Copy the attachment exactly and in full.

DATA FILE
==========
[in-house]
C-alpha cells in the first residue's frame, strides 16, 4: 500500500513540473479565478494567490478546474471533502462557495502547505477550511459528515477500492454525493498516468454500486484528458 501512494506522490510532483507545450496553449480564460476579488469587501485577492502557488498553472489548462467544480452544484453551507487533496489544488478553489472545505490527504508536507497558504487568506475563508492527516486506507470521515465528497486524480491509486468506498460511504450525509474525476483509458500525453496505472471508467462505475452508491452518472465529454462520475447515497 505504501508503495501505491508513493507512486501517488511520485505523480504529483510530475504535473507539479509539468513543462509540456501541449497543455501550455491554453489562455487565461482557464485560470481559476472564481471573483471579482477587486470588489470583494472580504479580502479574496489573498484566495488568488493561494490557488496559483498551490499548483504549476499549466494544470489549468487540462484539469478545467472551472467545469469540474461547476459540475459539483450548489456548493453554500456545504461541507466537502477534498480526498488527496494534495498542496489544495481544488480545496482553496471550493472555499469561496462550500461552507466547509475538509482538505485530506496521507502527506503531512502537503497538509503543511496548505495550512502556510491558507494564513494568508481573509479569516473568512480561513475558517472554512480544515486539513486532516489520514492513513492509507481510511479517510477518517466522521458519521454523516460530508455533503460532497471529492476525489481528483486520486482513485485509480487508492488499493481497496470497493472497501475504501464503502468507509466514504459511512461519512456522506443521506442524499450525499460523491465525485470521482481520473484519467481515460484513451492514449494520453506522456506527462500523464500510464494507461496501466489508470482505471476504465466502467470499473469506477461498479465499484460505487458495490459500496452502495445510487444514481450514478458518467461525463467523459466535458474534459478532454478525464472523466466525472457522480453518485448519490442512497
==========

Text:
[in-house]
C-alpha cells in the first residue's frame, strides 16, 4: 500500500513540473479565478494567490478546474471533502462557495502547505477550511459528515477500492454525493498516468454500486484528458 501512494506522490510532483507545450496553449480564460476579488469587501485577492502557488498553472489548462467544480452544484453551507487533496489544488478553489472545505490527504508536507497558504487568506475563508492527516486506507470521515465528497486524480491509486468506498460511504450525509474525476483509458500525453496505472471508467462505475452508491452518472465529454462520475447515497 505504501508503495501505491508513493507512486501517488511520485505523480504529483510530475504535473507539479509539468513543462509540456501541449497543455501550455491554453489562455487565461482557464485560470481559476472564481471573483471579482477587486470588489470583494472580504479580502479574496489573498484566495488568488493561494490557488496559483498551490499548483504549476499549466494544470489549468487540462484539469478545467472551472467545469469540474461547476459540475459539483450548489456548493453554500456545504461541507466537502477534498480526498488527496494534495498542496489544495481544488480545496482553496471550493472555499469561496462550500461552507466547509475538509482538505485530506496521507502527506503531512502537503497538509503543511496548505495550512502556510491558507494564513494568508481573509479569516473568512480561513475558517472554512480544515486539513486532516489520514492513513492509507481510511479517510477518517466522521458519521454523516460530508455533503460532497471529492476525489481528483486520486482513485485509480487508492488499493481497496470497493472497501475504501464503502468507509466514504459511512461519512456522506443521506442524499450525499460523491465525485470521482481520473484519467481515460484513451492514449494520453506522456506527462500523464500510464494507461496501466489508470482505471476504465466502467470499473469506477461498479465499484460505487458495490459500496452502495445510487444514481450514478458518467461525463467523459466535458474534459478532454478525464472523466466525472457522480453518485448519490442512497